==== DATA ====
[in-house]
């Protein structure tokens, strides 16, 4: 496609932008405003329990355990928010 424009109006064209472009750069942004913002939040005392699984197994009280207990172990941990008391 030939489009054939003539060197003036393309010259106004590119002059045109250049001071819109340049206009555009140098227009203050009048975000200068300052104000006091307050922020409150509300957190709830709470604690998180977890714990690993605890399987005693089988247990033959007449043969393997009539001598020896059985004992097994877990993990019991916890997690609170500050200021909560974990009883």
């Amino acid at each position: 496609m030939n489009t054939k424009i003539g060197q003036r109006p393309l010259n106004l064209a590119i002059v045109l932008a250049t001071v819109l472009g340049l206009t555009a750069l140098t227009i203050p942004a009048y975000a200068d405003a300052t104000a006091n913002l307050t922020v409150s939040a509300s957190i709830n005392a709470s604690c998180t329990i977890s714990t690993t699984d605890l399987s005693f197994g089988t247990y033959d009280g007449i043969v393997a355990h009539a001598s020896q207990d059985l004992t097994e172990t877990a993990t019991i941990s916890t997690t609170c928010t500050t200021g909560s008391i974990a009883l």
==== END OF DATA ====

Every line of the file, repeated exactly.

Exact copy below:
[in-house]
């Protein structure tokens, strides 16, 4: 496609932008405003329990355990928010 424009109006064209472009750069942004913002939040005392699984197994009280207990172990941990008391 030939489009054939003539060197003036393309010259106004590119002059045109250049001071819109340049206009555009140098227009203050009048975000200068300052104000006091307050922020409150509300957190709830709470604690998180977890714990690993605890399987005693089988247990033959007449043969393997009539001598020896059985004992097994877990993990019991916890997690609170500050200021909560974990009883």
């Amino acid at each position: 496609m030939n489009t054939k424009i003539g060197q003036r109006p393309l010259n106004l064209a590119i002059v045109l932008a250049t001071v819109l472009g340049l206009t555009a750069l140098t227009i203050p942004a009048y975000a200068d405003a300052t104000a006091n913002l307050t922020v409150s939040a509300s957190i709830n005392a709470s604690c998180t329990i977890s714990t690993t699984d605890l399987s005693f197994g089988t247990y033959d009280g007449i043969v393997a355990h009539a001598s020896q207990d059985l004992t097994e172990t877990a993990t019991i941990s916890t997690t609170c928010t500050t200021g909560s008391i974990a009883l």